I was optimizing for growth — with a non-negotiable requirement of balance.3

IBM was incredible for my growth: it gave me the resources and freedom that led to me leading a team that built an open-source framework for GraphQL, which opened the door to speaking about building teams and architecting systems — and that opened the door to a huge number of new opportunities.

Over time, IBM’s bureaucracy became too challenging to navigate, and I found myself in months of meetings trying to get approval to do weeks of work, which made me feel like I was no longer in control of my work. That led me to look for a new role that was more in line with my goals.

When I moved from IBM to Gatsby, I was still optimizing for growth, with a redoubled focus on autonomy. I joked that my job title was Human Duct Tape because I ended up going wherever there were new challenges, from designing a hiring process to creating open-source contribution automation to creating a swag store (and the swag to go in it).

The optimizations freed up space for me to see outside my own experience

While I was there, I also started to realize that I didn’t feel as motivated by career growth in the “get promoted” or “make more money” sense. I was realizing that what really felt valuable to me was helping other people grow — I wanted to share what I’d learned so other people could (hopefully) learn from my mistakes and avoid some of the difficulties I’d brought upon myself early in my career.4

I started spending a huge amount of my time thinking about what could be done, both personally and at a company level, to help open doors for people and provide as much guidance as support as possible.

My shifted focus showed me some of my blind spots

My transition out of Gatsby was another slight shift in optimization: I wanted to be on a team where more people were working on what I was working on. More than that, I wanted to be surrounded by people who could teach me to be better at the new things I found myself learning, like how to create space for other people and make them feel welcome enough to contribute.5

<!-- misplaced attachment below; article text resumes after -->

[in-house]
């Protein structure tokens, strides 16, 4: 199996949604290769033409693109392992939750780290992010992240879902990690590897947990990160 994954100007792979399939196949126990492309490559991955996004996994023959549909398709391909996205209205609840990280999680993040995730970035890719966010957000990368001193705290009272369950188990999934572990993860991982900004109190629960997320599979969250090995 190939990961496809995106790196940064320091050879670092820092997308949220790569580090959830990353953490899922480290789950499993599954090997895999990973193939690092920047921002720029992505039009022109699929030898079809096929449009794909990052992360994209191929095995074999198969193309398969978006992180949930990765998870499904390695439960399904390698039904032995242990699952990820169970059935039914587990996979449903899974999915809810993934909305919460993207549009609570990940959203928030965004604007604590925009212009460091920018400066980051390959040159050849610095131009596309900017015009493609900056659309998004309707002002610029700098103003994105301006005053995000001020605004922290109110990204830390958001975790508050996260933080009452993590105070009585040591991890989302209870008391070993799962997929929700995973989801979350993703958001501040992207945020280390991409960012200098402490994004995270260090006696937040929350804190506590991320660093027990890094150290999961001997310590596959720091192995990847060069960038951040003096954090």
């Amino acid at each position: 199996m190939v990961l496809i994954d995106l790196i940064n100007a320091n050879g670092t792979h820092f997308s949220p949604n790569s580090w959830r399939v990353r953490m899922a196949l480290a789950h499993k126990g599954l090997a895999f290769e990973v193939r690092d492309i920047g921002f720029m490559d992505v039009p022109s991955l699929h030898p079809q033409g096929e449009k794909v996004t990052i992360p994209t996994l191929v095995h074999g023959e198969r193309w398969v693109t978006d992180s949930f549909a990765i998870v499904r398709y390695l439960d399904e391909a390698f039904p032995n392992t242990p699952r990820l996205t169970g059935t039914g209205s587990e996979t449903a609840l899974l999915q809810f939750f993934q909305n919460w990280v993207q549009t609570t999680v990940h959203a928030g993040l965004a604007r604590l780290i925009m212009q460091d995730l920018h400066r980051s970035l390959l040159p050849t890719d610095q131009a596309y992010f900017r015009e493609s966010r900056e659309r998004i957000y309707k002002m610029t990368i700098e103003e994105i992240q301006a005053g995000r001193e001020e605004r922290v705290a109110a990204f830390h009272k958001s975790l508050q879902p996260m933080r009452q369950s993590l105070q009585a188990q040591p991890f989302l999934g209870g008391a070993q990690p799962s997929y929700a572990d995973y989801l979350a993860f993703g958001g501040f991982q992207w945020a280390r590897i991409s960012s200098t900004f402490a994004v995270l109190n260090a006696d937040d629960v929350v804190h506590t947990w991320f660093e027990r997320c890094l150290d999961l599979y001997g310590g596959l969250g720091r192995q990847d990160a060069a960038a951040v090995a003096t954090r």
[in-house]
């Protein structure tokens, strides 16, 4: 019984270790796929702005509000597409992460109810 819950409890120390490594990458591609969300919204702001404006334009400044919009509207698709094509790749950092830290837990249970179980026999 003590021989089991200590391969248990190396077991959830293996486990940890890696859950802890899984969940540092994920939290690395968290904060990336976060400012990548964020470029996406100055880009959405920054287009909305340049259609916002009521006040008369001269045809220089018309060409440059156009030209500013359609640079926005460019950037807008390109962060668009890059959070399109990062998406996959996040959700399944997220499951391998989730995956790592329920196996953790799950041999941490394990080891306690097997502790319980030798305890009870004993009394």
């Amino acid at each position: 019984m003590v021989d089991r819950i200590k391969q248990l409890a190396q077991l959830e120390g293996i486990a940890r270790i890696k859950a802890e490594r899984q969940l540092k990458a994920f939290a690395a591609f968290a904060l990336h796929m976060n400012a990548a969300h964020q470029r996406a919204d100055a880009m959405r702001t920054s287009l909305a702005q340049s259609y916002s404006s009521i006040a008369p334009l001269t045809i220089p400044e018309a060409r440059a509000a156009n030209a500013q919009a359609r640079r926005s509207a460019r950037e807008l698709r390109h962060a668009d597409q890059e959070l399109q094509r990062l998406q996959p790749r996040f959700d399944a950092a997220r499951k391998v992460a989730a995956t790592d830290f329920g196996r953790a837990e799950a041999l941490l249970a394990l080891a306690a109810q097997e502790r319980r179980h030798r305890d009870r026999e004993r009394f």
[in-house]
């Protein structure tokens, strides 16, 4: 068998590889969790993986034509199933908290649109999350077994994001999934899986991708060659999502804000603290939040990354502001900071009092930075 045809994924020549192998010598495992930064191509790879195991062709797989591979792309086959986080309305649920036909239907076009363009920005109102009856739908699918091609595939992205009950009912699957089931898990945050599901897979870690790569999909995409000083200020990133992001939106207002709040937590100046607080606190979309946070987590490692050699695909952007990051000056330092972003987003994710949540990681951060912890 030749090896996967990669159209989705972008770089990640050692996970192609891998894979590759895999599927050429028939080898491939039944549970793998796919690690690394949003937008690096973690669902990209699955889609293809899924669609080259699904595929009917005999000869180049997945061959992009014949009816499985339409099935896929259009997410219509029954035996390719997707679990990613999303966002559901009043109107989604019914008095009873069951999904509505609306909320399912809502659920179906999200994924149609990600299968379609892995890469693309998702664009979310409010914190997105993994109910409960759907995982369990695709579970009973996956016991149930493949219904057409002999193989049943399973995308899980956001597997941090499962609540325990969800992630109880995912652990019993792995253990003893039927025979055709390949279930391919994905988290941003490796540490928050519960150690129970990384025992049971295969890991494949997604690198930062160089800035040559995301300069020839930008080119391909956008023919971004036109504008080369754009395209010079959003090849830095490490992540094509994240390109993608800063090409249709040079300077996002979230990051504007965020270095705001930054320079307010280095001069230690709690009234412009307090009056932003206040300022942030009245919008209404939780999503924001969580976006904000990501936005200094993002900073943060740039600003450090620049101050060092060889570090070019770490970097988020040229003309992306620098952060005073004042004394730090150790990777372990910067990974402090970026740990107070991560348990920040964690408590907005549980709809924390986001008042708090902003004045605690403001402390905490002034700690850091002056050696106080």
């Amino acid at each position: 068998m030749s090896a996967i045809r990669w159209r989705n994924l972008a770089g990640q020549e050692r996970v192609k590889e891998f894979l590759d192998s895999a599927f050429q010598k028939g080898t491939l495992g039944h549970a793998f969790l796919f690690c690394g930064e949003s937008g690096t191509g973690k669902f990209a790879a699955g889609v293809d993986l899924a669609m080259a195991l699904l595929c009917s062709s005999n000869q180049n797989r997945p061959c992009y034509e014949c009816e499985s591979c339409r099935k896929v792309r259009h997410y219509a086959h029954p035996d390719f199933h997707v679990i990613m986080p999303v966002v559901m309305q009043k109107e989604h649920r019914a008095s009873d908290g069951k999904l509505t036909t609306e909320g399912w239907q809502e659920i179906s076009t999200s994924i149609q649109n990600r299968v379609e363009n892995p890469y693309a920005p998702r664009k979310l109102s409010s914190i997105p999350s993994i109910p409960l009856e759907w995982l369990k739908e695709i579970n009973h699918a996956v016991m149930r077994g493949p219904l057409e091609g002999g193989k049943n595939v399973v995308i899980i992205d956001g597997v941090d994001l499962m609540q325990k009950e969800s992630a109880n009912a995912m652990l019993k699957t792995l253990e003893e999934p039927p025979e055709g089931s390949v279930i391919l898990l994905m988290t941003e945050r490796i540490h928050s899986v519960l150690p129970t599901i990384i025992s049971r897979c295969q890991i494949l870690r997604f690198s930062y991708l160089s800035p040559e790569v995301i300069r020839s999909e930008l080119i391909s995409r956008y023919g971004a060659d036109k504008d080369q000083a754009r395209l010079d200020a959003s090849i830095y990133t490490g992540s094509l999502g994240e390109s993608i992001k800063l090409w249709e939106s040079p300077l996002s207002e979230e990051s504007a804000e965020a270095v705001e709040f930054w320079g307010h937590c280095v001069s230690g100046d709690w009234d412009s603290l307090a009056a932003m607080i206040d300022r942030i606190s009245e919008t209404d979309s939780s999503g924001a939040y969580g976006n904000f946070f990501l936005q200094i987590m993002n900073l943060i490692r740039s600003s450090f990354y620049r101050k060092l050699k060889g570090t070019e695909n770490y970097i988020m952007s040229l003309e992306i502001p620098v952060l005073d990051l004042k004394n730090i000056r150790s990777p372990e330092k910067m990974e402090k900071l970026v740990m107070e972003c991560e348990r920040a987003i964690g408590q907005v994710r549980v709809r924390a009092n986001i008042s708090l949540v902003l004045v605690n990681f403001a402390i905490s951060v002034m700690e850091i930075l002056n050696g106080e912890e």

At Gatsby, I was a team of one. That was amazing for all the original optimizations: I had full autonomy, I set my own deadlines and hours, I was able to drive my own roadmap — but I wasn’t getting much feedback. And it just didn’t make sense to expand my team yet.

We knew whether or not a thing I’d done had worked in the general sense, but there was no one with experience doing the same things to give me feedback about what could have been tweaked or improved.

The worst outcome I could imagine for myself is to reach a point of complacency or feeling like I’ve “finished” learning. I knew I needed to join a team where people would challenge me to do better and give me feedback and ideas that would help me avoid settling into a comfort zone.

When Sarah Drasner, one of the people I admire most in the community, approached me about joining her team, I knew I had an opportunity to get feedback and have my ideas challenged by the best in the business.6

At Netlify, I’m optimizing for new kinds of growth: I want to continue doing what I can to help people succeed, both through my own efforts and through company initiatives; I also want to grow as much as I can with the support network of Sarah, Phil, Divya, Tara, and Shawn.

What I’m optimizing for will evolve over time

That’s what I’m optimizing for right now, but I know that I’ll need to adjust as time goes on. My adjustments have been much more subtle as time goes on (“I want to do the same thing but with an experience leader” is very different from “I accept that I will not be a rock star so I guess I want to be a web developer?”), which I take as a very positive sign: I’m not veering wildly from thing to thing, hoping to find something that makes me happy; I’m making small adjustments to keep me pointed in the direction that I know makes me happy.